A 57-year-old female developed TN. During the last six months she has constant burning neuralgic pain involving the left side of face, occasionally in periorbital region with downwards extension, sometimes in maxillary region and the ear. Dental/ORL/OCL insignificant findings, atypical facial pain? or atypical TN? She is a primary school teacher, very responsible and careful in her work, often stressed. Very attached to the family and worries excessively about all of them. Complains of some difficulty in concentrating and slight memory weakness. Good health level from the general point of view, she seldom takes medicines, she generally takes homeopathic treatment. Menopause at age 53 with some complaints, relieved by homeopathic remedy Causticum.
Table 5. Case 5. Details of treatment
|10/2013||· Face pain left side, < cold exposure, > lying on affected side
· Ailments from disappointment and anticipation, dictatorial, weakness of memory. Sleeplessness from excessive thoughts, sleep unrefreshing.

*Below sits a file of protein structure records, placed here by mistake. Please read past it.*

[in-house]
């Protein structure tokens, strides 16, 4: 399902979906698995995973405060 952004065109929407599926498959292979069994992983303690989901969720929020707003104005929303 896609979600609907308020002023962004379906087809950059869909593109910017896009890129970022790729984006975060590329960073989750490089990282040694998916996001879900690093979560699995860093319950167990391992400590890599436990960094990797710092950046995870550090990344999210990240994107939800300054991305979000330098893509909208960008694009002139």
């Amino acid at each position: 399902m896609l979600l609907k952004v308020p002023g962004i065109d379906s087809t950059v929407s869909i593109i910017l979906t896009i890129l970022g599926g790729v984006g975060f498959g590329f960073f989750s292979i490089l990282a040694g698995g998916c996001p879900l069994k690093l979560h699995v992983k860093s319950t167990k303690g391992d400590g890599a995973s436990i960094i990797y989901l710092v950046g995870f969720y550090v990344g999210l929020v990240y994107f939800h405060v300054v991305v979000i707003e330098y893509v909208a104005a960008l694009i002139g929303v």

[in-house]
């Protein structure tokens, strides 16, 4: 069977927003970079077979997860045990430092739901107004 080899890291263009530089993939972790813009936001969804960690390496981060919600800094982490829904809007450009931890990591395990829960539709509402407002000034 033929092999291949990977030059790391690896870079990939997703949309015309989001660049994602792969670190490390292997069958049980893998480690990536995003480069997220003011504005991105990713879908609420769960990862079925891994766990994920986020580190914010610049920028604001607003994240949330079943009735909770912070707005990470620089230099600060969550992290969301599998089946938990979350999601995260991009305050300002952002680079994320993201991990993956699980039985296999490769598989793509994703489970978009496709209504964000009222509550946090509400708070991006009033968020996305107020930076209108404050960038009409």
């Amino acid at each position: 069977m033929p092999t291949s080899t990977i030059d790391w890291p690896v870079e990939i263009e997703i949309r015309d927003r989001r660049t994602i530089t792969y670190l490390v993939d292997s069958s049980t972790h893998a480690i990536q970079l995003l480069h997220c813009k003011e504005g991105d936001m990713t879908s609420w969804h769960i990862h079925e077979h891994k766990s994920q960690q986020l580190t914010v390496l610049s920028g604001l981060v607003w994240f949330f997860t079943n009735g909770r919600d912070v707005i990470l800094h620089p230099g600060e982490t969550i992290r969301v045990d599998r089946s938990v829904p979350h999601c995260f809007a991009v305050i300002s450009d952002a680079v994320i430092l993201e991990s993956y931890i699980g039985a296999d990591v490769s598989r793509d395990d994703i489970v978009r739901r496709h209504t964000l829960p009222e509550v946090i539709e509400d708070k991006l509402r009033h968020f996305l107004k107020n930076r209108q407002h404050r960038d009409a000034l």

|02/2014||· Neuralgic symptoms improved; she continues to complain memory impairment. Other psychological symptoms better.|
Case 5. Repertorization
Case 5. Outcome
After one year of treatment, patient is doing well. Recent follow-up (October 2017), facial pain never relapsed, memory weakness and difficult concentration is better (she has retired, but still helps her colleagues at school; she has a very active life).
TN is a debilitating condition with unpredictable refractory periods, with linking episodes of intense facial pain, calling forth high dosage drugs for pain relief. The aftermath of such an approach in handling the condition, results in patients suffering from disabling adverse side-effects.
This is evidenced in one of the cases presented here, where the patient on anti-epileptic drugs for many years, was switched between further drugs of the same sort, either due to lack of efficacy and or intolerance, causing low WBC count in this particular case (case 4. History).
The homeopathic system of medicine provides an integrated approach for disease conditions, where the focus of treatment is not alone the primary pathology, but also the general well- being of the patient.
Even in seemingly rare conditions such as TN, the disease presentation is diverse in each patient, and through homeopathic remedies these varied indications are easily addressed. Furthermore, the psychological implications in cases like TN play a major role as the patients anticipate the upcoming attacks, leading to depression and anxiety17, a challenge to conventional management.